These intentional few minutes are about filling this child’s cup. “How do we fill this child’s cup?” Bryana asked. “We fill their cup with words of affirmation. I like to recommend praising the process, not the outcome.”
“The research shows five minutes is the bare minimum. Fifteen minutes is the ideal,” Bryana said. Any amount of time between five and fifteen minutes of intentional time can meet a kid’s attachment needs.
When we add a sibling to our parenting dynamic, it can feel like we’re never doing enough. But five to fifteen minutes of quality playtime is very realistic. I can do that.
“There is this fake idea that the more you do as a mother, the better your child will be. The happier your child will be. The more successful your child will be,” she explained. But this idea that we all buy into isn’t even backed by research.
And self-compassion is really important in motherhood. We’re never going to be perfect, giving ourselves the grace not to be can be a game-changer. “It is the perfection that is killing our joy,” Bryana said.
“Your children actually need to learn to live in an imperfect world,” Bryana explained. “And the way children learn how to be in the world is how they learn to be in relationship with us.”
Concerns During The Transition
Moms are in survival mode when we add a sibling to the family. We just are. We’re physically healing and keeping multiple humans alive. It’s okay to get through one day and even one moment at a time right now.
A lot of second and third time moms find they don’t have as much support as they did the first time around, and that can be really hard. Lean into the help you do have, because you can’t be responsible for it all alone.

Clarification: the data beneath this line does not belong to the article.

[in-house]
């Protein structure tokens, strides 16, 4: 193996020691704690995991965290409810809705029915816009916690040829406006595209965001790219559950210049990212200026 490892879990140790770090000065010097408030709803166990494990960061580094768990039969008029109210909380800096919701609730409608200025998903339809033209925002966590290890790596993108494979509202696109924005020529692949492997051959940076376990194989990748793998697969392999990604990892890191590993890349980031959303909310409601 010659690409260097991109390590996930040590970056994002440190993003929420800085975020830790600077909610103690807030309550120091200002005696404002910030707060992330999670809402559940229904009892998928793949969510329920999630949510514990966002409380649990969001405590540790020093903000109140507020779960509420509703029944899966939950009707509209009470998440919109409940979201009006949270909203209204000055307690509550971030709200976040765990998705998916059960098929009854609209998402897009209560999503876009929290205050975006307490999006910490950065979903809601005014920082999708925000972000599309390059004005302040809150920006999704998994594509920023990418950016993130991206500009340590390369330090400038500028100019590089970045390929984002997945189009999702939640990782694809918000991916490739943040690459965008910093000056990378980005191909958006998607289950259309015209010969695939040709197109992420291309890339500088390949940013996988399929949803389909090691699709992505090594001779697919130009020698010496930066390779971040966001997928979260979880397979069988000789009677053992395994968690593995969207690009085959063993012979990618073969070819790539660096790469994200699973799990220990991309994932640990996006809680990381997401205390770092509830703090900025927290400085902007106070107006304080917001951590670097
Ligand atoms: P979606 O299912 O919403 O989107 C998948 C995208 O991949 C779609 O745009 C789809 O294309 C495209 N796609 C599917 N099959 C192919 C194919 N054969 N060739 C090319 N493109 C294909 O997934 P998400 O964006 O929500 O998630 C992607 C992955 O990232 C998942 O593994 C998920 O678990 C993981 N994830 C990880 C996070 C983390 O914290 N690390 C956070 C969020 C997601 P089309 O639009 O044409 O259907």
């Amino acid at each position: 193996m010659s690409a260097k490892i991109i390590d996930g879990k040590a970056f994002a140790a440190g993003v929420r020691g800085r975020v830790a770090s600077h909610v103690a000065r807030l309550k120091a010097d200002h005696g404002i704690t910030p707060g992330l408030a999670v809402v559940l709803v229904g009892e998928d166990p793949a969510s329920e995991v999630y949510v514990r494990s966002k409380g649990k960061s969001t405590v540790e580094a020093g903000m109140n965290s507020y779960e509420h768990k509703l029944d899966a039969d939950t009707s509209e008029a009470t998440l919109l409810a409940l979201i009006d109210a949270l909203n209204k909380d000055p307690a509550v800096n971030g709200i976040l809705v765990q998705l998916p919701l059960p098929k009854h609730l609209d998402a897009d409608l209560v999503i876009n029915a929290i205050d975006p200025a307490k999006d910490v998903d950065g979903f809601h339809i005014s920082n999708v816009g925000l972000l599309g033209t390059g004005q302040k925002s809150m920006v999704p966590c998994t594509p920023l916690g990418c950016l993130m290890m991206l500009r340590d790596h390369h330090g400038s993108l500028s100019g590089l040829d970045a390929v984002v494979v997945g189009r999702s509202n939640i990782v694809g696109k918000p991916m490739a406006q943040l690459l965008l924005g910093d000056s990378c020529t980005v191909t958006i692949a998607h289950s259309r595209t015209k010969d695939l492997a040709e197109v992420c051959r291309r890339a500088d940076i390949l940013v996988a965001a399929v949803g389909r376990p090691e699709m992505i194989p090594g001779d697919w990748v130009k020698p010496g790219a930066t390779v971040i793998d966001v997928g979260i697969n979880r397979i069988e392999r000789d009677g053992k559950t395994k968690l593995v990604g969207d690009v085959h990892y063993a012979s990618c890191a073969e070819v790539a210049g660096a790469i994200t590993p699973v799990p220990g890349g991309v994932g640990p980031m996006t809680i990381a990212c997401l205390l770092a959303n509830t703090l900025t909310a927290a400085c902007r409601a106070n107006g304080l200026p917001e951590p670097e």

I made a FREE postpartum preplist that’s almost twenty pages long to help with this. It’s probably best to go through it before Baby arrives and have a plan. But it’s not too late. If you’re struggling right now, go through it and see if you can devise a plan.
The postpartum checklist also has suggestions for how to ask for help when you need it. It lists the steps we need for our own mental health, because when we’re not sleeping at night and juggling multiple humans, mental health can be the last thing on our minds.
Adding a new baby to our families can be so difficult, and you’re going to need help. If you’re struggling to prepare older kids for the arrival of a new baby, please check out the free sibling resource!
Bryana Kappadakunnel is a Licensed Marriage and Family Therapist, a board-certified Perinatal Mental Health Specialist, and an endorsed Infant-Family Early Childhood Mental Health Specialist. For the past decade, she has worked exclusively with new moms and families with very young children to work through issues related to trauma, attachment, family needs, life adjustments and transitions, grief, loss, and more.
Bryana runs her own mommy center in Redondo Beach, California, where she leads new mom and baby groups for infants and toddlers, as well as conscious mothering circles for mothers of older children. She recently launched Conscious Mommy, which is an online forum for women seeking to enhance their conscious awareness in motherhood and parenthood. Most importantly, though, Bryana is a mother of 2 children: 3 year old Matteo and pandemic-baby Giovanni, who will be 1 year old in December.
- Stepping Stones for the Conscious Mommy
- Postpartum Prep List
- The Sibling Plan
- Boundaries Workshop: Setting Boundaries